Day 2 - Not much to say today
I really can't say a lot about this stage as I missed the front group and finished safely in the peloton. The boys rode super again with Joe taking 11th on the hilly finish and Professor, Macca and Josh all finishing well up in the results. From all accounts Professor and Macca drove the break the whole day, putting some boys into difficulty. Nice work boys... Especially with only 90 psi in your tyres.
Day 3 - Did I mention the rain before?
Apparently there is a reason for every blade of grass being more green than a rookie! After going with a load of early moves I got caught out again and Joe and I were stuck in a group that was not the front of the race...for the second day in a row! The upside to this was that Josh 'the bull' Marden took the teams first international victory! Great ride mate! After the Professor attacked with 4km to go it was touch and go that he would stay away, Macca dropped 'the bull' off towards the front of the chasing bunch and coming into the last corner Josh sensed that Professor was going to be caught so he launched himself into second wheel as the rounded the final turn with 300m to go. 'The Bull' charged down the left hand side of the road menacing up the inclined finish straight to roar home with a two armed victory salute, with Professor punching the air in delight 50m before the line! Woo hoo! The team has a win, and importantly our young bull had taken the champagne, fuelling the whole team for ongoing success! We celebrated with a sip of Guinness, and yes, it does taste different in Ireland.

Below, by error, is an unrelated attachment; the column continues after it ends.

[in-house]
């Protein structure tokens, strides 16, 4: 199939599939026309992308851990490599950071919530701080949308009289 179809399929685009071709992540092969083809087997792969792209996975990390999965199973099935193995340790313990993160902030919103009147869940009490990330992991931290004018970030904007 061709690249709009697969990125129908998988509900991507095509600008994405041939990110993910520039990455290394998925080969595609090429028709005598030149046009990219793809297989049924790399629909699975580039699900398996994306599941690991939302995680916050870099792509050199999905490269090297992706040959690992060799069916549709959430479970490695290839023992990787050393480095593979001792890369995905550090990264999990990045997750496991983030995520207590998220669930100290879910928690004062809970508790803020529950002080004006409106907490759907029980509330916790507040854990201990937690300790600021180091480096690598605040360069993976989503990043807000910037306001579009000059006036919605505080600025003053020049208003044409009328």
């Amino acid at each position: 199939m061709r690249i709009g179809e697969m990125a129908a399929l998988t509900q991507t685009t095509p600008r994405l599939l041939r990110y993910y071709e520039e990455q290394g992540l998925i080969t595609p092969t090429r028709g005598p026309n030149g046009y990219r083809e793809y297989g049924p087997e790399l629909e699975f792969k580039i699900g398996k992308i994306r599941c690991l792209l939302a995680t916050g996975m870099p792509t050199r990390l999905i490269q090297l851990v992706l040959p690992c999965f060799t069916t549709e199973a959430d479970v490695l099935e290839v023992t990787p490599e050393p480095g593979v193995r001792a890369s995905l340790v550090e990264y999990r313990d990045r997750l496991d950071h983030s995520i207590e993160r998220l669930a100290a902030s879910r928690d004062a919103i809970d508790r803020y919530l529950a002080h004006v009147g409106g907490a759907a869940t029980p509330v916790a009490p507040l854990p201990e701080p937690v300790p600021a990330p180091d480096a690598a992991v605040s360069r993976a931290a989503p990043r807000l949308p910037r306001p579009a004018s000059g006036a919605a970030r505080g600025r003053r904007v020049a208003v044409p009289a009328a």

Day 4 - Today it didn't just rain. It was freezing rain!
By now we had covered the southern part of Ireland and were heading into the heavy terrain of the west coast. Today was billed as the hardest of the tour and it included seven categorised climbs including a cat 1 towards the finish of the stage. Professor had ridden his way into contention for the climber's jersey so it would be a good opportunity to go on the attack and take some points. I attacked from the gun and got into a lead group of four riders. I had to be aggressive today to try to help Professor as much as possible and I was also sick of riding in the unmotivated peloton.
I also needed to get some results, plain and simple, and I had missed the bunch sprint yesterday. There was fuel for the fire! We stayed away over the first kom, and were brought back just before the second where Professor hit out to take maximum points, putting the jersey on his back by one point! There was constant attacking for the next 30k when finally a group got away. The Professor, being the sort of lad that he is, decided to then ride across the gap on his own. The peloton slowed slightly as we rode along the coast and Professor was putting all the guys "in the box", building a lead for the front group. By this stage it was FREEZING, the rain was coming down....I needed more clothes! I went back to the team car and got the boys some bottles and my rain jacket and a pair of dry warm gloves.
The pace was beginning to lift again in the peloton as I was trying to make my back up the front, and with bottles and jackets stuffed up my jersey I looked like the Michelin man! Once I made it to the front I had discarded the bottles to my team mates, but I still had not put on my jacket or my gloves...they were still stuffed under the front of my jersey...and the attacks were flying as the lead had blown out. I covered a few moves then found myself in a group with all the GC riders - Pate, O'Laughlin, Hegreberg and Evans - oh yeah! They rode flat stick and crossed the three minute gap to the front...I never got to put my jacket on and I rode for 10km with one glove still stuffed up my jersey. It wasn't until we were really closing in on the leaders was I able to get the other glove on, my hand was almost blue! At this stage of the race, Professor had the yellow jersey on the road! We reached the front at the bottom of the Cat 1 climb...great, just what I needed!